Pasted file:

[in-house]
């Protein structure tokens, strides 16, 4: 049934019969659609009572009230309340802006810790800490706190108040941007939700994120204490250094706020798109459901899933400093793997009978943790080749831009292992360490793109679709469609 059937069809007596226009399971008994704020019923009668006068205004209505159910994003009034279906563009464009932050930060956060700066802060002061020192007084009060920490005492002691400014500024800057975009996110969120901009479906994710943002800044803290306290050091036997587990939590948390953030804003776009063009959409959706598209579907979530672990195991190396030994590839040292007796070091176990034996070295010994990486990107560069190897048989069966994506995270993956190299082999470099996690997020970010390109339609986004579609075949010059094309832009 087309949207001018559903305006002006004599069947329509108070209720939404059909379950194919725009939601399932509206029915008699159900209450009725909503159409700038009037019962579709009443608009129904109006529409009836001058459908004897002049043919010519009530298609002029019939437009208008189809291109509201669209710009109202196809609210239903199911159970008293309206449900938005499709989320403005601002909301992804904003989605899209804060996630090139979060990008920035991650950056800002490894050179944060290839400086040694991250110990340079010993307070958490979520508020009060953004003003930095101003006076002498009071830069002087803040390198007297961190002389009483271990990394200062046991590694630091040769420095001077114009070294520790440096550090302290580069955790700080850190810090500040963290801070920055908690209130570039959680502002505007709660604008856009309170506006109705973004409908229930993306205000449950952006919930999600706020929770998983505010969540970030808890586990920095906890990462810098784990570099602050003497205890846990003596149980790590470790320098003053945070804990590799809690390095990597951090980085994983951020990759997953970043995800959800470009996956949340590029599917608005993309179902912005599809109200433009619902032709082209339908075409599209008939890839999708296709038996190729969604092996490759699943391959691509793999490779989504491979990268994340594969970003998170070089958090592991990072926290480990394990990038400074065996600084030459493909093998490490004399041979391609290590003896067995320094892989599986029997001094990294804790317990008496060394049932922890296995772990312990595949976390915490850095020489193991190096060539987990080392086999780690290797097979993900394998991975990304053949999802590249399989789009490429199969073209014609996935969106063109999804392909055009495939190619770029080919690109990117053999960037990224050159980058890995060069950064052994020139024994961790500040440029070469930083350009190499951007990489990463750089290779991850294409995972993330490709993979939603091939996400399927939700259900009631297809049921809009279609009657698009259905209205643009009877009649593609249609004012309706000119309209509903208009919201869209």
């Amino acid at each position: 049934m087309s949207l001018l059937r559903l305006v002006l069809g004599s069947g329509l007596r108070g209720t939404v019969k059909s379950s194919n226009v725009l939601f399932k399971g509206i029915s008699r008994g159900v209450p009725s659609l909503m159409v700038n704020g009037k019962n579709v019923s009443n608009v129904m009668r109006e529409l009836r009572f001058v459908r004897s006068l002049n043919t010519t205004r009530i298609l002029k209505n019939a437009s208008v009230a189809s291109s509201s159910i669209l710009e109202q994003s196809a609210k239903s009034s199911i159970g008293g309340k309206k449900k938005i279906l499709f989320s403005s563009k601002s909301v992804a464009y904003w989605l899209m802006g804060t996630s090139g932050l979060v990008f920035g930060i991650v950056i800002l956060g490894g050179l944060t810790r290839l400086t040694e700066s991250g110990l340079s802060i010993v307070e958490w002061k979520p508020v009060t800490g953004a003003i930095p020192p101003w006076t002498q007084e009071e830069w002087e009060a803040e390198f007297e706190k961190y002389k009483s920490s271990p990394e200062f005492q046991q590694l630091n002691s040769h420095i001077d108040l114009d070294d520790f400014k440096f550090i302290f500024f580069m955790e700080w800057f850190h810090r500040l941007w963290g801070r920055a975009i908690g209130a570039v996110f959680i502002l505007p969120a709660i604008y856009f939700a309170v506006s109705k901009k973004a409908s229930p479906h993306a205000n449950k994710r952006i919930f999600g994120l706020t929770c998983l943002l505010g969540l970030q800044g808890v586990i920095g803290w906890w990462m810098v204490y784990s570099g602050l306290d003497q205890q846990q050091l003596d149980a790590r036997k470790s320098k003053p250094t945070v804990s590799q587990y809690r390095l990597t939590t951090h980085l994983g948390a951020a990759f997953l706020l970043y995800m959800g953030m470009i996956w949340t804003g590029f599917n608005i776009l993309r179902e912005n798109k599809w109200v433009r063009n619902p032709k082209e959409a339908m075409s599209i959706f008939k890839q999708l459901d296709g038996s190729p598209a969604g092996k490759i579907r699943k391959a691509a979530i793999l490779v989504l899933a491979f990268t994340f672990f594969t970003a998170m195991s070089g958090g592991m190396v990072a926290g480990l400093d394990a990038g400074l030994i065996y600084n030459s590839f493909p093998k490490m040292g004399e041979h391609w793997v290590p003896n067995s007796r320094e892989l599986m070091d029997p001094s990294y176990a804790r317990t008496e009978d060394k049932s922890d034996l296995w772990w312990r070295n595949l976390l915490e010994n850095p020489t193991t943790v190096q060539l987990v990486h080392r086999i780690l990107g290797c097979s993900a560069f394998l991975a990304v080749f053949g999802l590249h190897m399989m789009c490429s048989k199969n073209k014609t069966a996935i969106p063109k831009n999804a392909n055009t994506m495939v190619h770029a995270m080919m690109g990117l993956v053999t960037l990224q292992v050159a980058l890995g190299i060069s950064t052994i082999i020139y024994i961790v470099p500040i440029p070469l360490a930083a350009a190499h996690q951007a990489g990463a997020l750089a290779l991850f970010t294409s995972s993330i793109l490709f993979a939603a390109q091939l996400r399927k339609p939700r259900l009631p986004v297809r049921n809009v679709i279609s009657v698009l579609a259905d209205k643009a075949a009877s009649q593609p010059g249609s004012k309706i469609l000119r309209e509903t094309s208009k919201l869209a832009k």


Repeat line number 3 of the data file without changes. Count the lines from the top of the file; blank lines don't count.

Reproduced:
């Amino acid at each position: 049934m087309s949207l001018l059937r559903l305006v002006l069809g004599s069947g329509l007596r108070g209720t939404v019969k059909s379950s194919n226009v725009l939601f399932k399971g509206i029915s008699r008994g159900v209450p009725s659609l909503m159409v700038n704020g009037k019962n579709v019923s009443n608009v129904m009668r109006e529409l009836r009572f001058v459908r004897s006068l002049n043919t010519t205004r009530i298609l002029k209505n019939a437009s208008v009230a189809s291109s509201s159910i669209l710009e109202q994003s196809a609210k239903s009034s199911i159970g008293g309340k309206k449900k938005i279906l499709f989320s403005s563009k601002s909301v992804a464009y904003w989605l899209m802006g804060t996630s090139g932050l979060v990008f920035g930060i991650v950056i800002l956060g490894g050179l944060t810790r290839l400086t040694e700066s991250g110990l340079s802060i010993v307070e958490w002061k979520p508020v009060t800490g953004a003003i930095p020192p101003w006076t002498q007084e009071e830069w002087e009060a803040e390198f007297e706190k961190y002389k009483s920490s271990p990394e200062f005492q046991q590694l630091n002691s040769h420095i001077d108040l114009d070294d520790f400014k440096f550090i302290f500024f580069m955790e700080w800057f850190h810090r500040l941007w963290g801070r920055a975009i908690g209130a570039v996110f959680i502002l505007p969120a709660i604008y856009f939700a309170v506006s109705k901009k973004a409908s229930p479906h993306a205000n449950k994710r952006i919930f999600g994120l706020t929770c998983l943002l505010g969540l970030q800044g808890v586990i920095g803290w906890w990462m810098v204490y784990s570099g602050l306290d003497q205890q846990q050091l003596d149980a790590r036997k470790s320098k003053p250094t945070v804990s590799q587990y809690r390095l990597t939590t951090h980085l994983g948390a951020a990759f997953l706020l970043y995800m959800g953030m470009i996956w949340t804003g590029f599917n608005i776009l993309r179902e912005n798109k599809w109200v433009r063009n619902p032709k082209e959409a339908m075409s599209i959706f008939k890839q999708l459901d296709g038996s190729p598209a969604g092996k490759i579907r699943k391959a691509a979530i793999l490779v989504l899933a491979f990268t994340f672990f594969t970003a998170m195991s070089g958090g592991m190396v990072a926290g480990l400093d394990a990038g400074l030994i065996y600084n030459s590839f493909p093998k490490m040292g004399e041979h391609w793997v290590p003896n067995s007796r320094e892989l599986m070091d029997p001094s990294y176990a804790r317990t008496e009978d060394k049932s922890d034996l296995w772990w312990r070295n595949l976390l915490e010994n850095p020489t193991t943790v190096q060539l987990v990486h080392r086999i780690l990107g290797c097979s993900a560069f394998l991975a990304v080749f053949g999802l590249h190897m399989m789009c490429s048989k199969n073209k014609t069966a996935i969106p063109k831009n999804a392909n055009t994506m495939v190619h770029a995270m080919m690109g990117l993956v053999t960037l990224q292992v050159a980058l890995g190299i060069s950064t052994i082999i020139y024994i961790v470099p500040i440029p070469l360490a930083a350009a190499h996690q951007a990489g990463a997020l750089a290779l991850f970010t294409s995972s993330i793109l490709f993979a939603a390109q091939l996400r399927k339609p939700r259900l009631p986004v297809r049921n809009v679709i279609s009657v698009l579609a259905d209205k643009a075949a009877s009649q593609p010059g249609s004012k309706i469609l000119r309209e509903t094309s208009k919201l869209a832009k």